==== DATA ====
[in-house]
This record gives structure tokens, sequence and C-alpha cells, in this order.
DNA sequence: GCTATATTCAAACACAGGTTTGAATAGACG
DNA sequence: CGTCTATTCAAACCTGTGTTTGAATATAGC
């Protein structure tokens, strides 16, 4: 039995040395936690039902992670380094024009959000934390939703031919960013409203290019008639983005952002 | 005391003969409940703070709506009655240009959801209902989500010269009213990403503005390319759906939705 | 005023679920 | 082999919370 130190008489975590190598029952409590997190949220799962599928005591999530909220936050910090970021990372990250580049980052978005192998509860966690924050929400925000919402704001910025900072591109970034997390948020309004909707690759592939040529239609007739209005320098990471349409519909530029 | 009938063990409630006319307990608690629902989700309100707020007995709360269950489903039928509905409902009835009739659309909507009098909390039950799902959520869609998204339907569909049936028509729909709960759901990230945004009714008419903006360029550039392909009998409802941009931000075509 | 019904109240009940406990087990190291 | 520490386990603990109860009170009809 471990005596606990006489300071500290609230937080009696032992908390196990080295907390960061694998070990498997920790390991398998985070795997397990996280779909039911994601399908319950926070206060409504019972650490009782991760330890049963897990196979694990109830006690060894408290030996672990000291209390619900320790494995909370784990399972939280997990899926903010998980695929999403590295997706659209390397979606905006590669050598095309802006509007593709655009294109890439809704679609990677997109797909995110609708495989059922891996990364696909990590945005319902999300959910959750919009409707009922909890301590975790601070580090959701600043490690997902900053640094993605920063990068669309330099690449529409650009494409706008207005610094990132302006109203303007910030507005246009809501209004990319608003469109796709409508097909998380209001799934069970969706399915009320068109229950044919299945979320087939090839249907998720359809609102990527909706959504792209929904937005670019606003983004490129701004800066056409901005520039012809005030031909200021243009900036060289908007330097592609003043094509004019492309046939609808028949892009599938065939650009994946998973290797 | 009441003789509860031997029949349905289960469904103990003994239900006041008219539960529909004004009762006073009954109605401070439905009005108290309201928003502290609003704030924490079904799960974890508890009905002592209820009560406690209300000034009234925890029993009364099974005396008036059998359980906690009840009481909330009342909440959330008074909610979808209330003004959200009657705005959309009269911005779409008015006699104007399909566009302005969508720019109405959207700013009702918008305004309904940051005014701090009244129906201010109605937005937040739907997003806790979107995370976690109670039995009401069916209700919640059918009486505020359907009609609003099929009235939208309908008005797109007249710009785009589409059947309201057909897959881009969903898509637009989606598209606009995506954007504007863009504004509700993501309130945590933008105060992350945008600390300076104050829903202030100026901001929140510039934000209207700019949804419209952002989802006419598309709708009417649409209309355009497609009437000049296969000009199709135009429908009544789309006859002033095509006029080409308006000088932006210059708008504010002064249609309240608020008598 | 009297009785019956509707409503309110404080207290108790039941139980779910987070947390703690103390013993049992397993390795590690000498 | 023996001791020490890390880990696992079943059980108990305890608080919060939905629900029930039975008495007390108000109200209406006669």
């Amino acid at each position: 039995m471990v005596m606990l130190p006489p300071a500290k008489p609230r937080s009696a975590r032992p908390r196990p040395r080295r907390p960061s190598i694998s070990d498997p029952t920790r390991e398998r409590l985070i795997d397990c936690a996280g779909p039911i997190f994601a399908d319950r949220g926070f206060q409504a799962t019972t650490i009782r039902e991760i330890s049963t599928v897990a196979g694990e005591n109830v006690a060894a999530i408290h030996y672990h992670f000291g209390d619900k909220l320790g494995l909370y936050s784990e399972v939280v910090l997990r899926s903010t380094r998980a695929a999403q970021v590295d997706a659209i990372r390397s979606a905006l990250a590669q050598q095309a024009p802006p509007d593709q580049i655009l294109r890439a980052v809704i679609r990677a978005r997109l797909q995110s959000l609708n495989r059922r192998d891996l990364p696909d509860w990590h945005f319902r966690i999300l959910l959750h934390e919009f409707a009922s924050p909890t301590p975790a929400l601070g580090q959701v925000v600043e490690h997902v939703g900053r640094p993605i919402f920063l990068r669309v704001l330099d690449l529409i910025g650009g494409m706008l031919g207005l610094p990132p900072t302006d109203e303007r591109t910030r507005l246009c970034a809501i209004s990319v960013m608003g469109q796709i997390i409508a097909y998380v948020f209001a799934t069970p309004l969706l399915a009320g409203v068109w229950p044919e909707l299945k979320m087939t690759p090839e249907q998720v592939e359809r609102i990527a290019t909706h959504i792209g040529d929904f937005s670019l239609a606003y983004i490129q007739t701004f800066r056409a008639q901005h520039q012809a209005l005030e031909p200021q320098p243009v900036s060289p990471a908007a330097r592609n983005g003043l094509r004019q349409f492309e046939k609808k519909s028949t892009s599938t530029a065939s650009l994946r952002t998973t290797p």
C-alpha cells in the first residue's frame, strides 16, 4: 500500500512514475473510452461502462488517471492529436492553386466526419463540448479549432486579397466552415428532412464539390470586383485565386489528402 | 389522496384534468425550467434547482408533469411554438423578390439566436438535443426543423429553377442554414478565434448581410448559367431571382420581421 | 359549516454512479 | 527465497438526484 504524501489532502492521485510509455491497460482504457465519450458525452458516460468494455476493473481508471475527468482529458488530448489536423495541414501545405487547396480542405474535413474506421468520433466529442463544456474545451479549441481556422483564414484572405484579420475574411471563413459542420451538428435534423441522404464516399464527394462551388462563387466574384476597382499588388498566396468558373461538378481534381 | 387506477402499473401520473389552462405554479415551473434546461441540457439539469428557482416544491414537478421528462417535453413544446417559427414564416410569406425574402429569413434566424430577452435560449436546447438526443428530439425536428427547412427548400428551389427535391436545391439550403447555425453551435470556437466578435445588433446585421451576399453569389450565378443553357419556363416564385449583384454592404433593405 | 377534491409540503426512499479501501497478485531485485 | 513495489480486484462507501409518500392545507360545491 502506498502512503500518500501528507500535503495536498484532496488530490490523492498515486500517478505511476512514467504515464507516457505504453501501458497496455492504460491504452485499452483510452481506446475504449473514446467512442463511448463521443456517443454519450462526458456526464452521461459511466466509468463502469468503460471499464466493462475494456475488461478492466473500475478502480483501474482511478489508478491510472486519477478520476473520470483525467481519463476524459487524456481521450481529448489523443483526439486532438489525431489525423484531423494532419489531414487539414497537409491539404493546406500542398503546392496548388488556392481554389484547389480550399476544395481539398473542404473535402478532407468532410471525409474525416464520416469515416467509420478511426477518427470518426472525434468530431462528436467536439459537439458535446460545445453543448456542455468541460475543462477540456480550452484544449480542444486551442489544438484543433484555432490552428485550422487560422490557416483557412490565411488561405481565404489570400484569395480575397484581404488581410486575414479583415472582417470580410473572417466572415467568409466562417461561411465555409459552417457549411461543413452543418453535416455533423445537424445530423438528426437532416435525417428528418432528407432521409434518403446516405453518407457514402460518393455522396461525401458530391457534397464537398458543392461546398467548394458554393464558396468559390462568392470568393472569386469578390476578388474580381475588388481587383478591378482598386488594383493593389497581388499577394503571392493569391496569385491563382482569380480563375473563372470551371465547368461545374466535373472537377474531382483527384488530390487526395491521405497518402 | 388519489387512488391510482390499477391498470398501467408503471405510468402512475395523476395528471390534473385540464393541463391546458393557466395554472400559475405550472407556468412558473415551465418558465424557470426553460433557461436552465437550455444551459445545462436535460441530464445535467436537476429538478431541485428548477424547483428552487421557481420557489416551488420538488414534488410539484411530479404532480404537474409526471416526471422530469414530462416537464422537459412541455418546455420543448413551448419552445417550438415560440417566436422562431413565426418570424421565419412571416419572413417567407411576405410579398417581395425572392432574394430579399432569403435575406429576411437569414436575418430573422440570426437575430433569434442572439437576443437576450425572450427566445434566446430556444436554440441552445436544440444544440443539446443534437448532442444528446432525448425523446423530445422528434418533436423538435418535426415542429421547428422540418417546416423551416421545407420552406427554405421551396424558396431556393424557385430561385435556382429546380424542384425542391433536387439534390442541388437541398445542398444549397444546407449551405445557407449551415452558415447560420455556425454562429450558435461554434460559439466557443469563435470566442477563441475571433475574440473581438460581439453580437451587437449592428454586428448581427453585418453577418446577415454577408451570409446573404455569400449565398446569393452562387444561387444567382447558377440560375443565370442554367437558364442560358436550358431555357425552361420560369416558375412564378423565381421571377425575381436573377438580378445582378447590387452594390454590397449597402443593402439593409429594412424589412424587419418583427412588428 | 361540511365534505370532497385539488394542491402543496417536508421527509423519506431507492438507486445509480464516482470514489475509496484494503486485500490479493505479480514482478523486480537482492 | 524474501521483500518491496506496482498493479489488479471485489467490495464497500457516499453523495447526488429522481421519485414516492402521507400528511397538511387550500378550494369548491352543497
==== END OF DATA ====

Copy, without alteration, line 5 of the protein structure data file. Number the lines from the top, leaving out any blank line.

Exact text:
């Protein structure tokens, strides 16, 4: 039995040395936690039902992670380094024009959000934390939703031919960013409203290019008639983005952002 | 005391003969409940703070709506009655240009959801209902989500010269009213990403503005390319759906939705 | 005023679920 | 082999919370 130190008489975590190598029952409590997190949220799962599928005591999530909220936050910090970021990372990250580049980052978005192998509860966690924050929400925000919402704001910025900072591109970034997390948020309004909707690759592939040529239609007739209005320098990471349409519909530029 | 009938063990409630006319307990608690629902989700309100707020007995709360269950489903039928509905409902009835009739659309909507009098909390039950799902959520869609998204339907569909049936028509729909709960759901990230945004009714008419903006360029550039392909009998409802941009931000075509 | 019904109240009940406990087990190291 | 520490386990603990109860009170009809 471990005596606990006489300071500290609230937080009696032992908390196990080295907390960061694998070990498997920790390991398998985070795997397990996280779909039911994601399908319950926070206060409504019972650490009782991760330890049963897990196979694990109830006690060894408290030996672990000291209390619900320790494995909370784990399972939280997990899926903010998980695929999403590295997706659209390397979606905006590669050598095309802006509007593709655009294109890439809704679609990677997109797909995110609708495989059922891996990364696909990590945005319902999300959910959750919009409707009922909890301590975790601070580090959701600043490690997902900053640094993605920063990068669309330099690449529409650009494409706008207005610094990132302006109203303007910030507005246009809501209004990319608003469109796709409508097909998380209001799934069970969706399915009320068109229950044919299945979320087939090839249907998720359809609102990527909706959504792209929904937005670019606003983004490129701004800066056409901005520039012809005030031909200021243009900036060289908007330097592609003043094509004019492309046939609808028949892009599938065939650009994946998973290797 | 009441003789509860031997029949349905289960469904103990003994239900006041008219539960529909004004009762006073009954109605401070439905009005108290309201928003502290609003704030924490079904799960974890508890009905002592209820009560406690209300000034009234925890029993009364099974005396008036059998359980906690009840009481909330009342909440959330008074909610979808209330003004959200009657705005959309009269911005779409008015006699104007399909566009302005969508720019109405959207700013009702918008305004309904940051005014701090009244129906201010109605937005937040739907997003806790979107995370976690109670039995009401069916209700919640059918009486505020359907009609609003099929009235939208309908008005797109007249710009785009589409059947309201057909897959881009969903898509637009989606598209606009995506954007504007863009504004509700993501309130945590933008105060992350945008600390300076104050829903202030100026901001929140510039934000209207700019949804419209952002989802006419598309709708009417649409209309355009497609009437000049296969000009199709135009429908009544789309006859002033095509006029080409308006000088932006210059708008504010002064249609309240608020008598 | 009297009785019956509707409503309110404080207290108790039941139980779910987070947390703690103390013993049992397993390795590690000498 | 023996001791020490890390880990696992079943059980108990305890608080919060939905629900029930039975008495007390108000109200209406006669």